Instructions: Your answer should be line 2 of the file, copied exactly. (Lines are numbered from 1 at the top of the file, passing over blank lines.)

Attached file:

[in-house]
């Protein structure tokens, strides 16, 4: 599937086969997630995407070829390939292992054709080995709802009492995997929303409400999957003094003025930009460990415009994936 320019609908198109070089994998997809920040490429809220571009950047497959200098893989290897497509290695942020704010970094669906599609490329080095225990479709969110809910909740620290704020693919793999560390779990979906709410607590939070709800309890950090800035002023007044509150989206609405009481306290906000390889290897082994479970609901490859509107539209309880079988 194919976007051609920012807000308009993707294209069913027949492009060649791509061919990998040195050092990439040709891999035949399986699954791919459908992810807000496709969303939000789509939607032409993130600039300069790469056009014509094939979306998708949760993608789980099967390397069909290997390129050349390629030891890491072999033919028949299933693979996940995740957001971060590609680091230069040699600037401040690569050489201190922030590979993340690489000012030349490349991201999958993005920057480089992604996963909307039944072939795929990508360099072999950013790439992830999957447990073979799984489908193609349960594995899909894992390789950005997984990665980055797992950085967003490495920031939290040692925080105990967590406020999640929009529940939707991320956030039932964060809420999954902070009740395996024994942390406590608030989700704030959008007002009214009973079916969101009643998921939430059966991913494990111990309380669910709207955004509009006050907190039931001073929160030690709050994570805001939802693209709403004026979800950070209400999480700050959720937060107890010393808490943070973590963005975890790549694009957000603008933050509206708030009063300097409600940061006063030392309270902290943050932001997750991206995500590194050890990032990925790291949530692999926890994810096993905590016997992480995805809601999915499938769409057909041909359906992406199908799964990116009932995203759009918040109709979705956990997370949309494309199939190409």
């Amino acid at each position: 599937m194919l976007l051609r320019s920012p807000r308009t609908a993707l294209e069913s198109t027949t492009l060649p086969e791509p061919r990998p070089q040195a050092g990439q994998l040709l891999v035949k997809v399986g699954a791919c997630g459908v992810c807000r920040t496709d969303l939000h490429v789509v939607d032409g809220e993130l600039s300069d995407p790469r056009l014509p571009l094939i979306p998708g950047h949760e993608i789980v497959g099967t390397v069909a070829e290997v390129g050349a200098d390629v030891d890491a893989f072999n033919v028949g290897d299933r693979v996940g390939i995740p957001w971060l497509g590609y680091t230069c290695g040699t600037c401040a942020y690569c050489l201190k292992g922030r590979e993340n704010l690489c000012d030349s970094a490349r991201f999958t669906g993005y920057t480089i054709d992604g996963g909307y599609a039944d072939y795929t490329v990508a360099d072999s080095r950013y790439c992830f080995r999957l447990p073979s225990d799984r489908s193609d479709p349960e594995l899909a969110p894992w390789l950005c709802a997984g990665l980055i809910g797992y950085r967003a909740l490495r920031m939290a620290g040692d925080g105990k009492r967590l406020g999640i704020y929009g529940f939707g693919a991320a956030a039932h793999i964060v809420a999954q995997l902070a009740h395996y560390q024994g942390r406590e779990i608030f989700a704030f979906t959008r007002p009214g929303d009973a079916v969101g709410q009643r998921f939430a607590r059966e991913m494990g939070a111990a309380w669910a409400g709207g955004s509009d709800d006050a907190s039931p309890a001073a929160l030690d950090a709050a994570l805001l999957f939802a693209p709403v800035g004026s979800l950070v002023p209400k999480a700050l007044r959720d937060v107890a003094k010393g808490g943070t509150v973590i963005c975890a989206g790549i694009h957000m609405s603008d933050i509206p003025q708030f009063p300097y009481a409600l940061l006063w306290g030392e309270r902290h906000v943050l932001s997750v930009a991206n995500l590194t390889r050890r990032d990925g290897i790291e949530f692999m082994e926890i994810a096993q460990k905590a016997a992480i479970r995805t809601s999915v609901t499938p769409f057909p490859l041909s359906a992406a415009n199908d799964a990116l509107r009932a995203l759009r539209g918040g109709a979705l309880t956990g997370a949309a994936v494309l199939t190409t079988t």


């Protein structure tokens, strides 16, 4: 599937086969997630995407070829390939292992054709080995709802009492995997929303409400999957003094003025930009460990415009994936 320019609908198109070089994998997809920040490429809220571009950047497959200098893989290897497509290695942020704010970094669906599609490329080095225990479709969110809910909740620290704020693919793999560390779990979906709410607590939070709800309890950090800035002023007044509150989206609405009481306290906000390889290897082994479970609901490859509107539209309880079988 194919976007051609920012807000308009993707294209069913027949492009060649791509061919990998040195050092990439040709891999035949399986699954791919459908992810807000496709969303939000789509939607032409993130600039300069790469056009014509094939979306998708949760993608789980099967390397069909290997390129050349390629030891890491072999033919028949299933693979996940995740957001971060590609680091230069040699600037401040690569050489201190922030590979993340690489000012030349490349991201999958993005920057480089992604996963909307039944072939795929990508360099072999950013790439992830999957447990073979799984489908193609349960594995899909894992390789950005997984990665980055797992950085967003490495920031939290040692925080105990967590406020999640929009529940939707991320956030039932964060809420999954902070009740395996024994942390406590608030989700704030959008007002009214009973079916969101009643998921939430059966991913494990111990309380669910709207955004509009006050907190039931001073929160030690709050994570805001939802693209709403004026979800950070209400999480700050959720937060107890010393808490943070973590963005975890790549694009957000603008933050509206708030009063300097409600940061006063030392309270902290943050932001997750991206995500590194050890990032990925790291949530692999926890994810096993905590016997992480995805809601999915499938769409057909041909359906992406199908799964990116009932995203759009918040109709979705956990997370949309494309199939190409």